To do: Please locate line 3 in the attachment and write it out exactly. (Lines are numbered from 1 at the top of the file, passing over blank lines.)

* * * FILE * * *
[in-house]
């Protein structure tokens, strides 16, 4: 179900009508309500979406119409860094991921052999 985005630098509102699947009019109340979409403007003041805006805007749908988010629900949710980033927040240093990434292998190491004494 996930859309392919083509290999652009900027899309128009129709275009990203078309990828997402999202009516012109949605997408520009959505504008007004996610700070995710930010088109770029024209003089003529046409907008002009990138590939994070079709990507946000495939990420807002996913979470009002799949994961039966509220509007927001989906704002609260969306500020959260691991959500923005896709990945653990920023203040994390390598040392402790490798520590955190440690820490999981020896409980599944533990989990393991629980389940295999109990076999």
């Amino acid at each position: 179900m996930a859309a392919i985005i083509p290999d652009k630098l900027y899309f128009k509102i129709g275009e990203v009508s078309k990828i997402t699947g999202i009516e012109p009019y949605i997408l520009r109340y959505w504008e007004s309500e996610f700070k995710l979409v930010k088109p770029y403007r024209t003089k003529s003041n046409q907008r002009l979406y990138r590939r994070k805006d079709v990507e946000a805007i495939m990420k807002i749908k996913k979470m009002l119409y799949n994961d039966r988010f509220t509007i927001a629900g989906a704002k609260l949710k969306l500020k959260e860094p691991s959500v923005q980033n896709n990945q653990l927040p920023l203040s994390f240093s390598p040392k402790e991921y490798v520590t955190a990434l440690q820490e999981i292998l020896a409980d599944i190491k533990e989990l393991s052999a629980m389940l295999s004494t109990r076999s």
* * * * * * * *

């Amino acid at each position: 179900m996930a859309a392919i985005i083509p290999d652009k630098l900027y899309f128009k509102i129709g275009e990203v009508s078309k990828i997402t699947g999202i009516e012109p009019y949605i997408l520009r109340y959505w504008e007004s309500e996610f700070k995710l979409v930010k088109p770029y403007r024209t003089k003529s003041n046409q907008r002009l979406y990138r590939r994070k805006d079709v990507e946000a805007i495939m990420k807002i749908k996913k979470m009002l119409y799949n994961d039966r988010f509220t509007i927001a629900g989906a704002k609260l949710k969306l500020k959260e860094p691991s959500v923005q980033n896709n990945q653990l927040p920023l203040s994390f240093s390598p040392k402790e991921y490798v520590t955190a990434l440690q820490e999981i292998l020896a409980d599944i190491k533990e989990l393991s052999a629980m389940l295999s004494t109990r076999s």